Violent video games desensitise regular players to disturbing images, warns a new study.
The investigation into the phenomenon of emotion-induced blindness showed players were better at disregarding graphic content while viewing a rapid series of images.
It left them better able to see what they were asked to look for than non-players.
Emotion-induced blindness occurs when a person’s emotions impact their perception of the world.
Cognitive psychologist Dr Steve Most, of the University of New South Wales in Australia, said: “For example, when people rapidly sift through images in search of a target image, a split-second emotional reaction can cause some of them to be unable to see the target.
“This occurs even if you’re looking right at the target.
“It’s as if the visual system stops processing the target in order to deal with the emotional imagery it’s just been confronted with.”
The study investigated how a person’s gaming history predicted whether emotion-induced blindness occurred.
Frequent violent video game players were those who played more than five hours of video games each week that ‘often’ or ‘almost always’ involved violence.
Their reaction was then compared to a control group of people who played no video games at all.
Importantly, the participants were not aware of the links between the experiment and their video game playing history.
During the experiment, the participants were shown a flashing sequence of 17 images at 100 milliseconds per image.
The image stream consisted of a combination of upright landscape photos.
Among the pictures was a ‘target image’ – a landscape target rotated at 90 degrees to the left or right.
When viewing the image stream, participants were asked to indicate which direction it was rotated to.
In some image sequences, a ‘distractor’ image appeared 200 or 400 milliseconds before the rotated target.
This ‘distractor’ image was either emotionally neutral such as images of a non-threatening animal or person, or it contained graphic or emotionally negative content, which could be violent, such as a masked man wielding a knife, or disgusting, for example a filthy toilet.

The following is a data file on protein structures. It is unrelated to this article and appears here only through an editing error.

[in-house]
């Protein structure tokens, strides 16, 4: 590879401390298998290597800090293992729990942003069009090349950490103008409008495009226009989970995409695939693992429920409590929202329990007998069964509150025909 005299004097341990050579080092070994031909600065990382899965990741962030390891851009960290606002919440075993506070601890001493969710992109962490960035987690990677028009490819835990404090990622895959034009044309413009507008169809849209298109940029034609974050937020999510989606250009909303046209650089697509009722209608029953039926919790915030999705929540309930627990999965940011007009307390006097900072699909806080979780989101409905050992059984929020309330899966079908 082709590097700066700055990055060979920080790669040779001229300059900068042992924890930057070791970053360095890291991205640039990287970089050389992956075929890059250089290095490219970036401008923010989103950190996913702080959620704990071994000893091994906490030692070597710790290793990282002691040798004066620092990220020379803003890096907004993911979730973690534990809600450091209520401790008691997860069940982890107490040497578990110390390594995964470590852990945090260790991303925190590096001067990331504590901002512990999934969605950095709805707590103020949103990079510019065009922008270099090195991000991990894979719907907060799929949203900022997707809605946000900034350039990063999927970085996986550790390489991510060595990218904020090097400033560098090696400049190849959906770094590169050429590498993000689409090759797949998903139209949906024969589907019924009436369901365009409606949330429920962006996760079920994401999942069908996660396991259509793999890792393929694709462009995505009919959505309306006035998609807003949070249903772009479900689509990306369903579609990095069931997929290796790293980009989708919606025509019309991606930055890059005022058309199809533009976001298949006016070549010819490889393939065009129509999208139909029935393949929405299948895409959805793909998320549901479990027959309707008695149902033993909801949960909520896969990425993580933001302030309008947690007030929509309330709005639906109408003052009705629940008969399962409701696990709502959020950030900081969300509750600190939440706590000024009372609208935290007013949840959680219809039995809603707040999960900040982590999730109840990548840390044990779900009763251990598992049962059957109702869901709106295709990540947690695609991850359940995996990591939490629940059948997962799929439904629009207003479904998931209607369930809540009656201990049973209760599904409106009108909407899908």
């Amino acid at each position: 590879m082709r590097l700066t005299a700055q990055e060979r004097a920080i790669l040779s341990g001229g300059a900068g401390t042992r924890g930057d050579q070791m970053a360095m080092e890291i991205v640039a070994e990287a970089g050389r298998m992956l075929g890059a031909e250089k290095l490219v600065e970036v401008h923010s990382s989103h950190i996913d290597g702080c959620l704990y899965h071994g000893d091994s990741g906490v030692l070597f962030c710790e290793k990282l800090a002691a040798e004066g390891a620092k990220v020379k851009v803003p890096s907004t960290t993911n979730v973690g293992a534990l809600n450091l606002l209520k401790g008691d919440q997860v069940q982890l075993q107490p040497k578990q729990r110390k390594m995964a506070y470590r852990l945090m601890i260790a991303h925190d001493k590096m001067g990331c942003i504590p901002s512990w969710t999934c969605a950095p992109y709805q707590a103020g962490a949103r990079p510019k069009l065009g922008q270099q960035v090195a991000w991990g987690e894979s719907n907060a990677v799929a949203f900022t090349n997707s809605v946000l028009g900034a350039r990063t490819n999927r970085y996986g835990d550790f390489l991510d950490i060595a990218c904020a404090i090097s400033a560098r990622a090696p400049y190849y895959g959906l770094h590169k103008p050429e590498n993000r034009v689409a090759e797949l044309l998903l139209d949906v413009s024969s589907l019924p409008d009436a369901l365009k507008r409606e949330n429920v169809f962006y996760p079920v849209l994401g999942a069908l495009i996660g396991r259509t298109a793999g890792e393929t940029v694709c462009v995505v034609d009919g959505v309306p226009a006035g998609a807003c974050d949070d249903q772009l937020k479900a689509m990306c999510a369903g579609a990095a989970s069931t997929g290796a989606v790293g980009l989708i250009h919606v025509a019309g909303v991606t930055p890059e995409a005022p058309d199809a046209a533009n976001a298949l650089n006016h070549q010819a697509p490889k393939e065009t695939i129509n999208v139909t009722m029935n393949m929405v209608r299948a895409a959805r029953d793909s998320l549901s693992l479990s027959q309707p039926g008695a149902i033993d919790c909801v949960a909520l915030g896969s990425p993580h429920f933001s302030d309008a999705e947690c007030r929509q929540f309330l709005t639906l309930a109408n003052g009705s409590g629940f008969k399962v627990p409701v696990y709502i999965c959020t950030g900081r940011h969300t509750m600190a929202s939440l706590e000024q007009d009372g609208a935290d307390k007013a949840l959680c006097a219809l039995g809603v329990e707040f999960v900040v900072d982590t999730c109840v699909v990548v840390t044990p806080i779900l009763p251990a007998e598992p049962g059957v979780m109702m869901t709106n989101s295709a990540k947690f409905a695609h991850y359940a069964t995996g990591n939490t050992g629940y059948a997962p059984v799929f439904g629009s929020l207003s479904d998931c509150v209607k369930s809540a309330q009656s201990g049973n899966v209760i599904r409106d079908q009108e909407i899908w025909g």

Frequent violent video game players seemed to be less distracted by the emotional disruptors.
In image streams containing violent or disgusting distractors, they were able to correctly identify the rotated target image despite the graphic content – with greater accuracy.
In image streams with only neutral images, there was no significant difference in accuracy between the study groups.
Psychologists said that finding was important because it helps rule out the possibility that violent video game players just paid better attention overall.
Dr Most said: “This study suggests that, depending on the situation, people with different levels of violent media and game consumption can also have different perceptions of the environment.
“We found that a high degree of violent video game playing was accompanied by less sensitivity to these emotional images, so players were able to preserve their perception of other things around them.
“This suggests a link between violent video game exposure and a person’s perception, that is, how they process information.”
However the results do not prove a cause and effect relationship between violent video games and emotion induced blindness, or even less, a link to moral desensitisation
Dr Most added: “Our study focused on perception and how it may be disrupted by negative stimuli.
“This is very different from other research on the link between violent video games and social behaviour, such as aggression.
“There is conflicting literature about the degree to which playing violent video games affects real-world behaviour.
“This study only investigated a low-level effect on an individual’s perception, and we definitely need further research into the mechanisms that underlie this impact of emotion on perception.”
The team now wants to investigate the prevalence of emotion-induced blindness in emergency first responders, to see if other groups of people frequently exposed to graphic imagery might react similarly.
Their findings were published in the journal Visual Cognition.
By Tony Whitfield
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